Climate change is likely to decimate bamboo populations in an isolated region of China that serves as home for nearly 20 percent of the world’s wild giant pandas.
As a result, according to new projections, between 80 and 100 percent of livable panda habitat will disappear from the region in China’s Qinling Mountains by the end of the 21st century.
The new findings illustrate how environmental impacts can reverberate through the food web.
“Ninety-nine percent of food that pandas eat in the wild is bamboo,” said Jack Liu, an ecologist at Michigan State University in East Lansing. “If there’s no bamboo, then pandas can’t survive.”
“I think probably there is hope, but only if we take active measures at once,” he added. “If we don’t, then probably not. It really depends on what we will do.”
With fewer than 1,600 individuals left living in the wild, giant pandas are one of the most endangered species in the world. But most panda-conservation research has focused on human impacts, said Liu, who has been studying pandas and their habitats for 17 years.
To find out what kind of influence climate change might have on the adorable fur-balls, he and colleagues zeroed in on the Qinling Mountains, which provides about a quarter of available habitat for wild pandas.
Using a wide range of climate models, the researchers projected likely changes in three main species of bamboo, which make up more than 90 percent of bamboo in the region. Bamboo plants are highly sensitive to temperature changes.
Under every scenario, the researchers report today in the journal Nature Climate Change, dramatic declines in bamboo would likely spell big trouble for pandas. Estimates for how much suitable habitat would disappear ranged from 80 to 100 percent, depending on the climate scenario used.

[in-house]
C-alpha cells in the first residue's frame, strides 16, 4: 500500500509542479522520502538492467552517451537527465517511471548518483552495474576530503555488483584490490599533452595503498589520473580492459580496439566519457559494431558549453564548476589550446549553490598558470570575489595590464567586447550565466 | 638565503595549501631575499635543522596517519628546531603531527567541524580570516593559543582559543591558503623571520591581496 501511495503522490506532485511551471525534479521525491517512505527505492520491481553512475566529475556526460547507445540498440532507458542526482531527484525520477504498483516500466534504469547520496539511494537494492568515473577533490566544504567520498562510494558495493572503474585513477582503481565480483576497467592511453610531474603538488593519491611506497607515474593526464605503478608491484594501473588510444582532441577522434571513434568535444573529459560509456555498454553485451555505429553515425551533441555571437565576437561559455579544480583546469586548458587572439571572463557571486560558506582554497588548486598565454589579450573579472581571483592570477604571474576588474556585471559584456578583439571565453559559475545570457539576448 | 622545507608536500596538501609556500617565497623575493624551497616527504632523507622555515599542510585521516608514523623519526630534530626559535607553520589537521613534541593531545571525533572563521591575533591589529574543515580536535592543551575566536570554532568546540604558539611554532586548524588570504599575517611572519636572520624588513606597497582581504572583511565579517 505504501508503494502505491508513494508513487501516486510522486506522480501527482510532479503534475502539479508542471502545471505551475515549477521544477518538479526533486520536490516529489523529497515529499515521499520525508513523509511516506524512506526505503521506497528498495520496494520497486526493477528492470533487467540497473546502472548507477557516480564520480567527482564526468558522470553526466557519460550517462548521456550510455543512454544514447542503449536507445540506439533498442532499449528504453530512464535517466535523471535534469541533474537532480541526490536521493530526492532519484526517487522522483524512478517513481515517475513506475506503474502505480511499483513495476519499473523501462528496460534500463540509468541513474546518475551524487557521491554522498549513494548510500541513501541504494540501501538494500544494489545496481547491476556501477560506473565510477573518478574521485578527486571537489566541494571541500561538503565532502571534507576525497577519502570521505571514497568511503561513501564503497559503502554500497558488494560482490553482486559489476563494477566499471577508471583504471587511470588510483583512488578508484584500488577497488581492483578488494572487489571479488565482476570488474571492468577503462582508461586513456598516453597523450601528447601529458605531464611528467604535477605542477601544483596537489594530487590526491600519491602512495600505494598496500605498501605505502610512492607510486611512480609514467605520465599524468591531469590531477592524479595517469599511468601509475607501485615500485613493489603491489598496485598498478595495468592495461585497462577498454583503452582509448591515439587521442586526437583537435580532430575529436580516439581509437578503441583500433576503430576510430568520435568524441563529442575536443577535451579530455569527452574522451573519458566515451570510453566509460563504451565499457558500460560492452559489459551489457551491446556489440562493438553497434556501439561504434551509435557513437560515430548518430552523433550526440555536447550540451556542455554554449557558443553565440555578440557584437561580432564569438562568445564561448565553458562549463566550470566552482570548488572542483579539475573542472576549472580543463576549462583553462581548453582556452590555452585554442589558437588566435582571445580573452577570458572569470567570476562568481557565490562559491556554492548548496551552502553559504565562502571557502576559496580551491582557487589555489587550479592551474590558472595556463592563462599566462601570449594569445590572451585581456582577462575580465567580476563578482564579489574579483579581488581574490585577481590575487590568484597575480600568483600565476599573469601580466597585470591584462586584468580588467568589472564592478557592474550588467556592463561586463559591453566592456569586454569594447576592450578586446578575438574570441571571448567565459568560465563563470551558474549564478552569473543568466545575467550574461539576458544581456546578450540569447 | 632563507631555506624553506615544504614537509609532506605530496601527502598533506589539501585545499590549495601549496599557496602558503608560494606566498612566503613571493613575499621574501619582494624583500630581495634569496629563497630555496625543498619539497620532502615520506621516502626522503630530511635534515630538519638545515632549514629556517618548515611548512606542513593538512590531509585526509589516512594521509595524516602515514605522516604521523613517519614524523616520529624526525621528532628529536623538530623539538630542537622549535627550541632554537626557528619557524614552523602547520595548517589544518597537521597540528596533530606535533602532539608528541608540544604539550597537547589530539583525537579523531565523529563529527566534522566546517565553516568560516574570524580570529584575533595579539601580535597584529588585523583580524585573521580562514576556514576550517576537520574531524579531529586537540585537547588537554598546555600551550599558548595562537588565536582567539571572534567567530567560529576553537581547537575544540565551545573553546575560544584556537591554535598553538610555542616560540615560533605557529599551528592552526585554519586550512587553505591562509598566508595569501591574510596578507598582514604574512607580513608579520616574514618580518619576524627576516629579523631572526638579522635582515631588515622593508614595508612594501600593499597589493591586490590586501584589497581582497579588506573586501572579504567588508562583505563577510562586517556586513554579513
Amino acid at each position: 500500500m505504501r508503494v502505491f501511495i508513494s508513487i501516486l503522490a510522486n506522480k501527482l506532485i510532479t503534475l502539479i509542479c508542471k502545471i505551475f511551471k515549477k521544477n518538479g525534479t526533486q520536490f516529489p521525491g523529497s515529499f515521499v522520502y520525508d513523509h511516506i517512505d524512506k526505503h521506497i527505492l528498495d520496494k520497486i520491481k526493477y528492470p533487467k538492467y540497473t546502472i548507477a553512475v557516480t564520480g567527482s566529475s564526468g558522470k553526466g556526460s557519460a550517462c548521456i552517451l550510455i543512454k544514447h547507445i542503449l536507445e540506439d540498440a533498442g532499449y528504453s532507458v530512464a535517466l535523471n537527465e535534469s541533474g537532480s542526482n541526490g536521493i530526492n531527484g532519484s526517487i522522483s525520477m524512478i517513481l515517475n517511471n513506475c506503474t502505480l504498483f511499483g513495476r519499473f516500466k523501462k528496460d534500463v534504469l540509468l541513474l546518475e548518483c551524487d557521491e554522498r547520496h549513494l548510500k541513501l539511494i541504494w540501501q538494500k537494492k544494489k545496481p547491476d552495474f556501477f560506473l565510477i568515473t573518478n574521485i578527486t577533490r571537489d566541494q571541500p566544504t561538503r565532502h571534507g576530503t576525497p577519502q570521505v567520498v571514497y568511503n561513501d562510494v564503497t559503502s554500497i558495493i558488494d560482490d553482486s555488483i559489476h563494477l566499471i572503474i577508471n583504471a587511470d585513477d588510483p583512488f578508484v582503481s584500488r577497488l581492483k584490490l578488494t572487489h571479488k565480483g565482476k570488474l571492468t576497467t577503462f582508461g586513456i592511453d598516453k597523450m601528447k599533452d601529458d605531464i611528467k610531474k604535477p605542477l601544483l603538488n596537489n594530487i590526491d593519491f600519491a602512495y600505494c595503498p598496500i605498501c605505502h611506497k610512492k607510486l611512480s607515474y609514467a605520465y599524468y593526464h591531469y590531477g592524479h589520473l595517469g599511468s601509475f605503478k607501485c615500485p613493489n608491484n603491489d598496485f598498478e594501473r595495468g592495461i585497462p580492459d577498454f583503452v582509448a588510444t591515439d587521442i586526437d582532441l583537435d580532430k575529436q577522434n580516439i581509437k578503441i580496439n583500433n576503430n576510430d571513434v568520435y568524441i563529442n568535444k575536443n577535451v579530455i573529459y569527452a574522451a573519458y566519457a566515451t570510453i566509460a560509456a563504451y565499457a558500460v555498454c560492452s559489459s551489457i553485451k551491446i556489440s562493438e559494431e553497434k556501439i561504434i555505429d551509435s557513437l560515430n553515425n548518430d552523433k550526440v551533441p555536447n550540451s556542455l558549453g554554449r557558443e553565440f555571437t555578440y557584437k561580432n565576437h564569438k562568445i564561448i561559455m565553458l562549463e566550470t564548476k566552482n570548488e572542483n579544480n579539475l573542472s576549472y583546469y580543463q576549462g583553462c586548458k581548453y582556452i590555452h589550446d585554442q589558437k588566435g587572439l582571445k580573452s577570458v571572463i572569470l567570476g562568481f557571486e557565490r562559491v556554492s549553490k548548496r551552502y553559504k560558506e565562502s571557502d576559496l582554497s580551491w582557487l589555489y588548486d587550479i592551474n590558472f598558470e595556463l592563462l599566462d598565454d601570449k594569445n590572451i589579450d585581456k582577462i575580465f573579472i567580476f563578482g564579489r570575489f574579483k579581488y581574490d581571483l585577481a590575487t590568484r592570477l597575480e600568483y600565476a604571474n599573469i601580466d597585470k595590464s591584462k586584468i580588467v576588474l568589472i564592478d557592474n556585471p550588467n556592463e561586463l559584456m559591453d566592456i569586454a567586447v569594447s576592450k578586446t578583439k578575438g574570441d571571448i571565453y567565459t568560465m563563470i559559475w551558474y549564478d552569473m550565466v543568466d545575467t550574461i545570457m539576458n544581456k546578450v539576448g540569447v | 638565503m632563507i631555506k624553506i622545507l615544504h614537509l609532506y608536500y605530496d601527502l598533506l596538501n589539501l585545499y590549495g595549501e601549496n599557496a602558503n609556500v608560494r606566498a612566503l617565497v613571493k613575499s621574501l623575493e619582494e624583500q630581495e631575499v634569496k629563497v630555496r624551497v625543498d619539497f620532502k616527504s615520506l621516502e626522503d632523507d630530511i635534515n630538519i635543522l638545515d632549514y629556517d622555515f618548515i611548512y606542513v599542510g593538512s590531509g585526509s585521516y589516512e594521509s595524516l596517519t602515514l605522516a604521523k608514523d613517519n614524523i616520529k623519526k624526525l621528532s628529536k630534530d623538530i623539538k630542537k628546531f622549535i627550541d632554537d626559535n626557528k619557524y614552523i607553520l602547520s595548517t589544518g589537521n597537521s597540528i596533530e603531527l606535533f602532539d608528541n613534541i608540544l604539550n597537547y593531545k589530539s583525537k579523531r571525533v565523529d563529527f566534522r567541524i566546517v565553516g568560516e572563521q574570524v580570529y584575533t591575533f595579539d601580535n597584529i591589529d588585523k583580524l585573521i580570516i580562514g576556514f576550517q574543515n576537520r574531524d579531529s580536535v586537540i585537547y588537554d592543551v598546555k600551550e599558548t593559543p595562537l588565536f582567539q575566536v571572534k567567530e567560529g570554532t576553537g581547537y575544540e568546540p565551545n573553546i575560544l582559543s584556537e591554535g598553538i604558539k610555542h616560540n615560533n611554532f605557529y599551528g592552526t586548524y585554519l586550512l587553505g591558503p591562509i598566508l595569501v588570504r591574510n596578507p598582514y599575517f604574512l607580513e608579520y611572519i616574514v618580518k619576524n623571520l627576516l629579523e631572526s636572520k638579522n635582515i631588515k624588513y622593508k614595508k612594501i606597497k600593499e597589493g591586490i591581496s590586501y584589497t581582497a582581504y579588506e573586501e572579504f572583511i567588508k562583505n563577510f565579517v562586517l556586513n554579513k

Despite the relatively large amount of panda habitat currently available in the Qinling Mountains, the region is isolated from other suitable habitats. That means that if their food source were to disappear, pandas that live there would have nowhere else to go. The region’s remoteness also makes it unlikely that new species of bamboo would be able to get their seeds there.
The results suggest that conservationists must consider climate change as well as human impacts when planning how best to protect pandas, Liu said. One possible solution would be to cultivate and plant heat-tolerant bamboo in the region.
But even if researchers find bamboo that will continue to grow with warming, said Stanford ecologist Terry Root, they’d also need to ensure that pandas could get sufficient nutrients from those plants. And that’s not necessarily a sure thing.
Because pandas are so charismatic and popular, Root added, they provide a poignant example of scenarios happening to all sorts of species all over the world.
“Most biologists think we’re standing on the edge of a mass extinction event,” she said. “If pandas can bring attention to that, it’s absolutely fantastic. This is a horrible thing to say, but I think this is a wonderful study because what it’s doing is showing us how we need to actually understand what we’re doing to the climate, because we’re not just doing it to the climate.”
Again and again, ecologists are documenting how changes to one species create domino effects that resonate through the rest of the ecosystem in unexpected ways.
“It’s going on all over the place, we just haven’t noticed it,” Root said. “Actually noticing it in an iconic species like the panda is super unfortunate, but maybe it will get people to understand what’s goin